Zeppelin Raids

Discussion in 'World War 1' started by liverpool annie, Dec 26, 2008.

  1. liverpool annie

    liverpool annie New Member

    My Grandma remembered seeing the Zeppelins fly over Liverpool ... I always thought it was a "tall story" until I found out about the raids !!!!!!! :rolleyes:

    Count Ferdinand Zeppelin, a German army officer, began developing his ideas on airships in 1897. The first Zeppelin flew on 2nd July 1900. The LZ-3 Zeppelin was accepted into army service in March 1909. By the start of the First World War the German Army had seven military Zeppelins.

    The Zeppelin developed in 1914 could reach a maximum speed of 136 kph and reach a height of 4,250 metres. The Zeppelin had five machine-guns and could carry 2,000 kg (4,400 lbs) of bombs.

    In January 1915, two Zeppelin navel airships 190 metres long, flew over the east coast of England and bombed great Yarmouth and King's Lynn. The first Zeppelin raid on London took place on 31st May 1915. The raid killed 28 people and injured 60 more.

    Many places suffered from Zeppelin raids included Edinburgh, Gravesend, Sunderland, the Midlands and the Home Counties. By the end of May 1916 at least 550 British civilians had been killed by German Zeppelins.

    Zeppelins could deliver successful long-range bombing attacks, but were extremely vulnerable to attack and bad weather. British fighter pilots and anti-aircraft gunners became very good at bringing down Zeppelins. A total of 115 Zeppelins were used by the German military, of which, 77 were either destroyed or so damaged they could not be used again. In June 1917 the German military stopped used Zeppelins for bombing raids over Britain.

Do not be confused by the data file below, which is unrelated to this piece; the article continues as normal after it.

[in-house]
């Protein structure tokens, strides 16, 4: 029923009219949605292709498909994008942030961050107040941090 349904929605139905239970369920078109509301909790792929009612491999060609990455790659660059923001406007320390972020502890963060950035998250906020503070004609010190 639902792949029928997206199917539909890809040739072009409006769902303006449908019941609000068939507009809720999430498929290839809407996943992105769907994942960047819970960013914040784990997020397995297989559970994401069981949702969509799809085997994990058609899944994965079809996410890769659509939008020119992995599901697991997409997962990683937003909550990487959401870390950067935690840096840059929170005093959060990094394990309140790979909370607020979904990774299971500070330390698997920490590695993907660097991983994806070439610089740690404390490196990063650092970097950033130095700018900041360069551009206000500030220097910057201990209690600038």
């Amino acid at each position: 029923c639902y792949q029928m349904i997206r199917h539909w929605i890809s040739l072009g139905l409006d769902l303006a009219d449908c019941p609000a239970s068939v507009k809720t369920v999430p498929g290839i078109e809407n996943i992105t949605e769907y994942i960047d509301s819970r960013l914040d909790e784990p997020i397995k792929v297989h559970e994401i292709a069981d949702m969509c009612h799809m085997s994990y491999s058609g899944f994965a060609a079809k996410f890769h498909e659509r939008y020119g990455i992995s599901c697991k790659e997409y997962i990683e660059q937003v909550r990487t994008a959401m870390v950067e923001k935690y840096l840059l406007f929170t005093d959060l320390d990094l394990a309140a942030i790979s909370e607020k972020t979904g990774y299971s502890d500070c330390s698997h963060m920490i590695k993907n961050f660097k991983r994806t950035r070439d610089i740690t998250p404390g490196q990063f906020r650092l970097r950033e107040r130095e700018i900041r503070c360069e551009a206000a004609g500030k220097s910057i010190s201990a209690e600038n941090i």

Ferdinand von Zeppelin was born in Baden, Germany in 1838. When he was twenty he joined the German Army and was a member of the expedition that went to North America to search for the source of the Mississippi River. While in Minnesota in 1870 he made his first ascent in a military balloon.

    Zeppelin had reached the rank of brigadier general when he retired from the German Army in 1891. Over the next few years he devoted himself to to the study of aeronautics. In 1894 the German government rejected his proposals for a lighter-than-air flying machine. Although now aged sixty, Zeppelin decided to invest all his own money in a company producing airships.

    By 1898 Zeppelin, with a team of 30 workmen, had assembled his first airship. The main principle of Zeppelin's invention was that hydrogen-filled gas-bags were carried inside a steel skeleton. The airship, which weighed 12 tons and contained 400,000 cubic feet of hydrogen, was driven by propellers connected by two 15-hp Daimler engines. After the Zeppelin LZ made its first flight on 2nd July 1900, the German government decided to help fund the project.

    By the outbreak of the First World War the German Army owned seven of Zeppelin's airships. These Zeppelins could reach a maximum speed of 136 kph and reach a height of 4,250 metres. They had five machine-guns and could carry 2,000 kg (4,400 lbs) of bombs.

    In the war Zeppelins were used for air rids on Britain and France. However, being large and slow, they were an easy target and by the summer of 1917 the German military had decided to employ them for transporting supplies. Ferdinand von Zeppelin died in 1917.

  2. liverpool annie

    liverpool annie New Member

    Wish I could make these pictures smaller .... so we could see them properly !! :confused:

    A Zeppelin Under Attack (1917)

    Two illustrations from a French magazine that depict the artist's understanding of the frantic life on board a zeppelin that is under attack from enemy aircraft.